William Lombardy was Bobby Fischer’s coach and sole Second during the 1972 World Championship
World renowned chess Grandmaster William Lombardy will be making a rare public appearance at the University of Connecticut on Friday, April 30 at 7:30 p.m. to speak to students and chess enthusiasts in the main lecture hall of the Francis L. Castleman Engineering Building.
In 1957, Lombardy became the first American to win the World Junior Chess Championship and, in so doing, the first American World Chess Champion of any kind. He did so with a perfect score of 11-0. He led the U.S. Chess Olympiad to a gold medal at the 1960 World Student Team Championship, defeating future World Chess Champion Boris Spassky along the way. At the top of his game in 1961, Lombardy decided to retire and become a Catholic priest.
Lombardy later, while still a priest, gained worldwide recognition for being coach and Second to Bobby Fischer in the 1972 World Championship match, where Fischer defeated Spassky to become the American World Champion. Lombardy later left the priesthood and is now retired and living in New York City, where he writes books about chess and offers lessons by appointment.
“It is a rare opportunity to have GM Lombardy come here,” says John Fikiet, UConn engineer, chess enthusiast, and coordinator of the event. “Having him here for this lecture is a once in a lifetime opportunity.”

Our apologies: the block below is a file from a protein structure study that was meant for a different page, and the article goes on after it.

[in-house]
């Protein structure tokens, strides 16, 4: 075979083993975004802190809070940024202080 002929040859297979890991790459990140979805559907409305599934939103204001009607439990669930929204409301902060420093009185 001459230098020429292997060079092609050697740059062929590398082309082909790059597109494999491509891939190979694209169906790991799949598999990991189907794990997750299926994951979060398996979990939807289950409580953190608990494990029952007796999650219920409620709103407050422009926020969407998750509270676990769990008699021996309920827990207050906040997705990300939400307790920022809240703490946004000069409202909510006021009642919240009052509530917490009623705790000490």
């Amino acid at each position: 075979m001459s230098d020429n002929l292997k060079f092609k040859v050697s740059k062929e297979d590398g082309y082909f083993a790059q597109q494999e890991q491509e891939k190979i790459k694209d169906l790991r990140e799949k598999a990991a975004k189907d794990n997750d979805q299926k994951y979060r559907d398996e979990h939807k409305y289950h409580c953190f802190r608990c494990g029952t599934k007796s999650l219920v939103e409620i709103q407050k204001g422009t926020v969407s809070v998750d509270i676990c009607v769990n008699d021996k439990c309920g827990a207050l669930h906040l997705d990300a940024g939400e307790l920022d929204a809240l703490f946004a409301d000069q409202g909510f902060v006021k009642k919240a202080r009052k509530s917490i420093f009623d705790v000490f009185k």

In giving this lecture, Lombardy will look back at his career, analyze a few of his games, and educate the audience on some of the finer points of chess. The lecture comes in anticipation of the release of his latest book, “My 64 Games.”
Lombardy is also the author of Chess Panorama, a book about the history of chess, and three chess manuals, Guide to Tournament Chess, U.S. Championship Chess, and Modern Chess Open Traps. These works will be available for autographing at the event.
Lombardy holds a bachelor of arts degree in philosophy, a master’s degree in ethics, and a master’s degree in divinity, all of which he obtained at St. Joseph’s Seminary College in Yonkers, N.Y.
The event is being sponsored by the UConn Chess Club and is free and open to the public.
For more information:
John M. Fikiet, 860-486-2255
Colin M. Poitras, 860-486-4656